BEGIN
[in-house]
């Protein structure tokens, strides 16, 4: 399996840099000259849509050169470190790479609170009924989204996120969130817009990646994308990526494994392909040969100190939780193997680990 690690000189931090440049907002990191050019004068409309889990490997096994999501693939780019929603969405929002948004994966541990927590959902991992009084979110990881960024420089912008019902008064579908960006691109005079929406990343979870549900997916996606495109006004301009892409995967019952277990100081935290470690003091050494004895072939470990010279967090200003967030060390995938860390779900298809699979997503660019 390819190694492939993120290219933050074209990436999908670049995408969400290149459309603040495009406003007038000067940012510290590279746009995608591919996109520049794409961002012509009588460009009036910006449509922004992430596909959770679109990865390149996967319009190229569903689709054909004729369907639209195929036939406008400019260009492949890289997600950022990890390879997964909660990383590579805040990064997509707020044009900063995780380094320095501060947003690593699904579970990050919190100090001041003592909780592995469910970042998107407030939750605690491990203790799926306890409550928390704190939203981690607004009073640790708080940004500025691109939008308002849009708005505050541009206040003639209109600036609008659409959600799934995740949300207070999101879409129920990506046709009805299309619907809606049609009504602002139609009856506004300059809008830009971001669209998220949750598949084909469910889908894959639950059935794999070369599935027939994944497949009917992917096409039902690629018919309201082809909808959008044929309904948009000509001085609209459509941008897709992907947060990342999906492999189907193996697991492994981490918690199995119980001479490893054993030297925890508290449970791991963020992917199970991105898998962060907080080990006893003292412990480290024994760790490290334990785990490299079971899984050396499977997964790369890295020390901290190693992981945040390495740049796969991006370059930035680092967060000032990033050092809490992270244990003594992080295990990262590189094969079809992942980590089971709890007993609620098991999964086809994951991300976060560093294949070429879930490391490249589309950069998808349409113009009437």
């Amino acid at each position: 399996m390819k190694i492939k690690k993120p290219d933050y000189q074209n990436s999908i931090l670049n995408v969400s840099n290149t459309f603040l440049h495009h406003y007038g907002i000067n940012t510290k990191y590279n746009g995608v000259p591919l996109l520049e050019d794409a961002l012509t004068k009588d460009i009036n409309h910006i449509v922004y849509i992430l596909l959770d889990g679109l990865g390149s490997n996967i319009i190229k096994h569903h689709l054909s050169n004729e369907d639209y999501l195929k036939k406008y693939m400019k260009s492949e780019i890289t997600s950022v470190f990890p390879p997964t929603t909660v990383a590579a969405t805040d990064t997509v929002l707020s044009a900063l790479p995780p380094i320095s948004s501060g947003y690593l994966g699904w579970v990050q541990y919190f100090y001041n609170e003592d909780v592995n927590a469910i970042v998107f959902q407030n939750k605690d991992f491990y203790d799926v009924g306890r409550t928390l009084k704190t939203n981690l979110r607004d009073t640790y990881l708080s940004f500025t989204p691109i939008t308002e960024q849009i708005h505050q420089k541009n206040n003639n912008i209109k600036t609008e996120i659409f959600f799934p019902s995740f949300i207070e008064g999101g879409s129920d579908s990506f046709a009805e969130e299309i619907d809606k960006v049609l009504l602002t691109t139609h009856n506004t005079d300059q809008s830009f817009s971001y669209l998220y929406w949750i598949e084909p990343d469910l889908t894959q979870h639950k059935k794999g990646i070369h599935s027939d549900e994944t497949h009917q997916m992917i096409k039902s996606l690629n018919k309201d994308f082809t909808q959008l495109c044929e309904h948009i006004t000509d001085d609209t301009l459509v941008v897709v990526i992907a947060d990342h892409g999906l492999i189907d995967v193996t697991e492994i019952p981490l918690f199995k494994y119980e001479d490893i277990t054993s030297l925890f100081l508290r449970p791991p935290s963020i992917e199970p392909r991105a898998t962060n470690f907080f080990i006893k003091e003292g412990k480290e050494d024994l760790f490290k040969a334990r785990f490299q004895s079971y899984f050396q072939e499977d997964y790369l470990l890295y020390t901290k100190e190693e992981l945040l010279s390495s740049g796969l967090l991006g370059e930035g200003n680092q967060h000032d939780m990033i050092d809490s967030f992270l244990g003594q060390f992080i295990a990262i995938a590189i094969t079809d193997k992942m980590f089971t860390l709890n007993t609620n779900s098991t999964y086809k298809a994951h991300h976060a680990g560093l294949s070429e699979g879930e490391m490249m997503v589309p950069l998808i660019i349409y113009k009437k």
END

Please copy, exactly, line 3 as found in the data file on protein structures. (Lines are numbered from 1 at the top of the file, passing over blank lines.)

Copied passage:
């Amino acid at each position: 399996m390819k190694i492939k690690k993120p290219d933050y000189q074209n990436s999908i931090l670049n995408v969400s840099n290149t459309f603040l440049h495009h406003y007038g907002i000067n940012t510290k990191y590279n746009g995608v000259p591919l996109l520049e050019d794409a961002l012509t004068k009588d460009i009036n409309h910006i449509v922004y849509i992430l596909l959770d889990g679109l990865g390149s490997n996967i319009i190229k096994h569903h689709l054909s050169n004729e369907d639209y999501l195929k036939k406008y693939m400019k260009s492949e780019i890289t997600s950022v470190f990890p390879p997964t929603t909660v990383a590579a969405t805040d990064t997509v929002l707020s044009a900063l790479p995780p380094i320095s948004s501060g947003y690593l994966g699904w579970v990050q541990y919190f100090y001041n609170e003592d909780v592995n927590a469910i970042v998107f959902q407030n939750k605690d991992f491990y203790d799926v009924g306890r409550t928390l009084k704190t939203n981690l979110r607004d009073t640790y990881l708080s940004f500025t989204p691109i939008t308002e960024q849009i708005h505050q420089k541009n206040n003639n912008i209109k600036t609008e996120i659409f959600f799934p019902s995740f949300i207070e008064g999101g879409s129920d579908s990506f046709a009805e969130e299309i619907d809606k960006v049609l009504l602002t691109t139609h009856n506004t005079d300059q809008s830009f817009s971001y669209l998220y929406w949750i598949e084909p990343d469910l889908t894959q979870h639950k059935k794999g990646i070369h599935s027939d549900e994944t497949h009917q997916m992917i096409k039902s996606l690629n018919k309201d994308f082809t909808q959008l495109c044929e309904h948009i006004t000509d001085d609209t301009l459509v941008v897709v990526i992907a947060d990342h892409g999906l492999i189907d995967v193996t697991e492994i019952p981490l918690f199995k494994y119980e001479d490893i277990t054993s030297l925890f100081l508290r449970p791991p935290s963020i992917e199970p392909r991105a898998t962060n470690f907080f080990i006893k003091e003292g412990k480290e050494d024994l760790f490290k040969a334990r785990f490299q004895s079971y899984f050396q072939e499977d997964y790369l470990l890295y020390t901290k100190e190693e992981l945040l010279s390495s740049g796969l967090l991006g370059e930035g200003n680092q967060h000032d939780m990033i050092d809490s967030f992270l244990g003594q060390f992080i295990a990262i995938a590189i094969t079809d193997k992942m980590f089971t860390l709890n007993t609620n779900s098991t999964y086809k298809a994951h991300h976060a680990g560093l294949s070429e699979g879930e490391m490249m997503v589309p950069l998808i660019i349409y113009k009437k």